Review: Red State

Taking a break from his yakking slacker comedies, Kevin Smith (Clerks, Chasing Amy) has struck out into bold new territory and made... well, what exactly?

He's described it as a horror film but that doesn't come close. This dark despairing satire genre juggles as wildly as From Dusk to Dawn or Kill List: in very loose terms imagine an episode of The Inbetweeners where they end up trapped in Waco.

Three horny adolescents living in the Bible Belt (the red states that traditionally vote Republican) go off on a road trip but end up in the grasp of ultra extreme fundamentalist preacher, Pastor Evans, a man so fire and brimstone even other right wing nutters want nothing to do with him. Beyond that you don't need to know.

Red State's plot moves like no other film and because of that it can deliver real surprises, real shocks. Its judgements are harsh and random — just like life you never know what anyone has got coming to them.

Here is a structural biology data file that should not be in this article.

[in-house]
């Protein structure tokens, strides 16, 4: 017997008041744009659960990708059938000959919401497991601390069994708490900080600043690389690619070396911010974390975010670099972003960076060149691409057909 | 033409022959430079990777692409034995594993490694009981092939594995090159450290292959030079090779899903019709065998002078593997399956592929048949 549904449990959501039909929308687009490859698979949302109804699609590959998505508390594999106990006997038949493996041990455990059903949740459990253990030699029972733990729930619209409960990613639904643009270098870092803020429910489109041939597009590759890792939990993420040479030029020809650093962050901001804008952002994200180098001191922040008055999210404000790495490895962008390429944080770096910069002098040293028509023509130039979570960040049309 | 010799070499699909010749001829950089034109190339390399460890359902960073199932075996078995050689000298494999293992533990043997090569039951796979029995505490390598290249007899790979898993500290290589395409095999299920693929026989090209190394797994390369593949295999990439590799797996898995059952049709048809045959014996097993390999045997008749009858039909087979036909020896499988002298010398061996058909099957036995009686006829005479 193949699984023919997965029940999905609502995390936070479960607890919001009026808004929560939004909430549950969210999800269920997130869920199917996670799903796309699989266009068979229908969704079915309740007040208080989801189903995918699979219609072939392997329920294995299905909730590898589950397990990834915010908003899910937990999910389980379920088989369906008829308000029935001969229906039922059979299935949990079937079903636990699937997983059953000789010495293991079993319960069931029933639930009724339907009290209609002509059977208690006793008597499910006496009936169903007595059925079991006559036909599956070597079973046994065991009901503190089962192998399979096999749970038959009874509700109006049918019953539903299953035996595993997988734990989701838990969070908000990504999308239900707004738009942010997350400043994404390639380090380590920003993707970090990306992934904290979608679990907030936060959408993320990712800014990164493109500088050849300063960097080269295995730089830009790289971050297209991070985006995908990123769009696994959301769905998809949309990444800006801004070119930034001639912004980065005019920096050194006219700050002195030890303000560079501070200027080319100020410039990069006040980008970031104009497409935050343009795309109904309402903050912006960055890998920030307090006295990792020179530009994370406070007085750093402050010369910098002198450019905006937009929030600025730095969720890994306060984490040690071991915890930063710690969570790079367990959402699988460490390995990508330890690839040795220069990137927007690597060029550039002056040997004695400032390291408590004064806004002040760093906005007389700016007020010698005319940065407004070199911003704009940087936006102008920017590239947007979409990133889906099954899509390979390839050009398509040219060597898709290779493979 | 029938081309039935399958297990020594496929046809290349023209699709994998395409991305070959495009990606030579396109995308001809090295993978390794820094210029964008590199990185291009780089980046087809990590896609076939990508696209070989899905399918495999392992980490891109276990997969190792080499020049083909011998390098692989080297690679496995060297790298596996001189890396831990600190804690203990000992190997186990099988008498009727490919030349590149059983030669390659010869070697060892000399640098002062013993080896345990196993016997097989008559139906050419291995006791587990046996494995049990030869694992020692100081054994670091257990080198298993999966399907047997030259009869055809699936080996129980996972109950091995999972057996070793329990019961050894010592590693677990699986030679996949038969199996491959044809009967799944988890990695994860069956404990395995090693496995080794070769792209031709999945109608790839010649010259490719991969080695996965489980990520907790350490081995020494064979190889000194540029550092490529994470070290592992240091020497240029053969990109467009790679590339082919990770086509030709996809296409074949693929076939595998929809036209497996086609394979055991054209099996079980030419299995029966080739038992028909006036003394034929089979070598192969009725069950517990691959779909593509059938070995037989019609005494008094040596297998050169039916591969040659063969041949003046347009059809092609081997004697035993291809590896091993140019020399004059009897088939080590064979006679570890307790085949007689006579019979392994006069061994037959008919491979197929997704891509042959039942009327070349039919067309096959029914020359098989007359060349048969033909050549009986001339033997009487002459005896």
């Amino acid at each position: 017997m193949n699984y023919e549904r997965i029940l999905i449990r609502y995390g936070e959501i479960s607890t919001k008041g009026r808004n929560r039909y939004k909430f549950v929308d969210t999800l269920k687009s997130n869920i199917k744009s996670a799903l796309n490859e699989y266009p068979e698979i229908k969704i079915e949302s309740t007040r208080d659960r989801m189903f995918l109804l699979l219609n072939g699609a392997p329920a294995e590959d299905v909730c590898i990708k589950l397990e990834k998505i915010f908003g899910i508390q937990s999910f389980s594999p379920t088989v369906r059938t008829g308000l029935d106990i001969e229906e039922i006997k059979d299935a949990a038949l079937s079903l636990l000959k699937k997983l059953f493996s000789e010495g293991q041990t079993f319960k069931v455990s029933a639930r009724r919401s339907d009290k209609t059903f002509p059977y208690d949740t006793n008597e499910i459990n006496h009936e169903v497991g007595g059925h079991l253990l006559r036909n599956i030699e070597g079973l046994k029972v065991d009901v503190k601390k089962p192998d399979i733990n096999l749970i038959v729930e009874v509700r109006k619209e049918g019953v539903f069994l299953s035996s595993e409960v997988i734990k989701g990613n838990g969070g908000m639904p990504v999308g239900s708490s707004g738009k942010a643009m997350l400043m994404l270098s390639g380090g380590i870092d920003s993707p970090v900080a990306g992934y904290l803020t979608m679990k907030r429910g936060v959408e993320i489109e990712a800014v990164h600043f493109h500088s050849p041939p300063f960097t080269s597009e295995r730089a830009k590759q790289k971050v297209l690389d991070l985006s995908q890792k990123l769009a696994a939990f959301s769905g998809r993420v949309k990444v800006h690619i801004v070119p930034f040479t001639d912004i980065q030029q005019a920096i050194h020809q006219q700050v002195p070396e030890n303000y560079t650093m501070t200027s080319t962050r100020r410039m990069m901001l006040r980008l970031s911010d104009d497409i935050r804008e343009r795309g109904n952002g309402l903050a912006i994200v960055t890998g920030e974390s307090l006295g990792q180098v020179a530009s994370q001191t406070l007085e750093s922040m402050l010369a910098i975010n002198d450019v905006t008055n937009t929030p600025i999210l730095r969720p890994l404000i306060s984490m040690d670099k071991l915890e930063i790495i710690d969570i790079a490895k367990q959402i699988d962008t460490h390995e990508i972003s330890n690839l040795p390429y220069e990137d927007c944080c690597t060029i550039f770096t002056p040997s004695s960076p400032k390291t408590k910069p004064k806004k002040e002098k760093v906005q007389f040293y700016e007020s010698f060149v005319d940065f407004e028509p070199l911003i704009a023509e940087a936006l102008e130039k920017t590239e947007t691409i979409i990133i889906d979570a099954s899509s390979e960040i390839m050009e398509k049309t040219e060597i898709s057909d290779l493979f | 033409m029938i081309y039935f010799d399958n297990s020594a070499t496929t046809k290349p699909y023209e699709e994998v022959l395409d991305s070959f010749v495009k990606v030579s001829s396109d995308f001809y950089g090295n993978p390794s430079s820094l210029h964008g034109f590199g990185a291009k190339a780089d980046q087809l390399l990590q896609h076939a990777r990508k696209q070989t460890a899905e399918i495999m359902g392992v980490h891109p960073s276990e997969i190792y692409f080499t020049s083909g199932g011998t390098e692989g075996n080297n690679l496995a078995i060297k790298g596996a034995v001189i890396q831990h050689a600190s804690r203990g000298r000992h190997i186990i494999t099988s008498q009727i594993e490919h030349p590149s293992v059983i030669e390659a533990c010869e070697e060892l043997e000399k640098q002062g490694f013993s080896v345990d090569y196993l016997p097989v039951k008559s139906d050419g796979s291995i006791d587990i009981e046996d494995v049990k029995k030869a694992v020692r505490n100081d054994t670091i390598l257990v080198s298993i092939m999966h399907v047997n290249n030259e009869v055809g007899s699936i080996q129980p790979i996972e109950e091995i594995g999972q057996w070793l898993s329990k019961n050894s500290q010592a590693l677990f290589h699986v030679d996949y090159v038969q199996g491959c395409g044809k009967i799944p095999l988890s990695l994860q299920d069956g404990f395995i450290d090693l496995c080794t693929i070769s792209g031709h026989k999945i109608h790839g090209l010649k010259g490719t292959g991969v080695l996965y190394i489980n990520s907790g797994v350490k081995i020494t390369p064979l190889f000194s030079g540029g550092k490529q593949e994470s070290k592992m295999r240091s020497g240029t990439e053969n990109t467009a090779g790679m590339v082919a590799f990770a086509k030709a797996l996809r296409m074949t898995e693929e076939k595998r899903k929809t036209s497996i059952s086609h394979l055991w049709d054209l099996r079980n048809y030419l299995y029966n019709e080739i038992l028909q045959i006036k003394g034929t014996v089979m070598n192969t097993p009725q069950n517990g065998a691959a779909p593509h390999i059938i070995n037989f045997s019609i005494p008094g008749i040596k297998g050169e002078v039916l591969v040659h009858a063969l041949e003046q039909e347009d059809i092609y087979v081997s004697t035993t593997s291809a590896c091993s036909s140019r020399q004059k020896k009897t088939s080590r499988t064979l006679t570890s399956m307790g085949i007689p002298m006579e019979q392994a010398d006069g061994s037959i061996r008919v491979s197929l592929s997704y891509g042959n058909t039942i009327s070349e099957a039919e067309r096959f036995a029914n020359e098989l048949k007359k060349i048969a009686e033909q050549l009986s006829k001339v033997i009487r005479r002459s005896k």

No doubt it will frustrate as many as it delights and it certainly isn't perfect. Tarantino favourite Michael Park (Kill Bill) is mesmerising as Pastor Evans but even he can't hold your attention for the whole of a 15 minute monologue he gets to deliver.

Gore hounds and sensation seekers may be inclined to check this out based purely on its 18 certificate. If the blood and mayhem of Conan and Final Destination 5 only warrant a 15, what depravities does this contain? Well absolutely none, most of the violence is gunfire.

What is disturbing about the film though is its all-encompassing pessimism.

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This is an America sandwiched between two great banks of zealots: fundamentalists on one side, repressive corrupt government agencies on the other and the filler is gratification chasing idiocy.

It's bleak but brilliant. It was shot on the cheap but looks great, is funny and, if nothing else, finally gives John Goodman a role worthy of his talents. It marks the point when Smith goes from being a bloke who makes film to a real film maker.


Director: Kevin Smith

Starring: Michael Parks, John Goodman, Melissa Leo, Michael Angarano, Kevin Pollak and Stephen Root

Length: 88 mins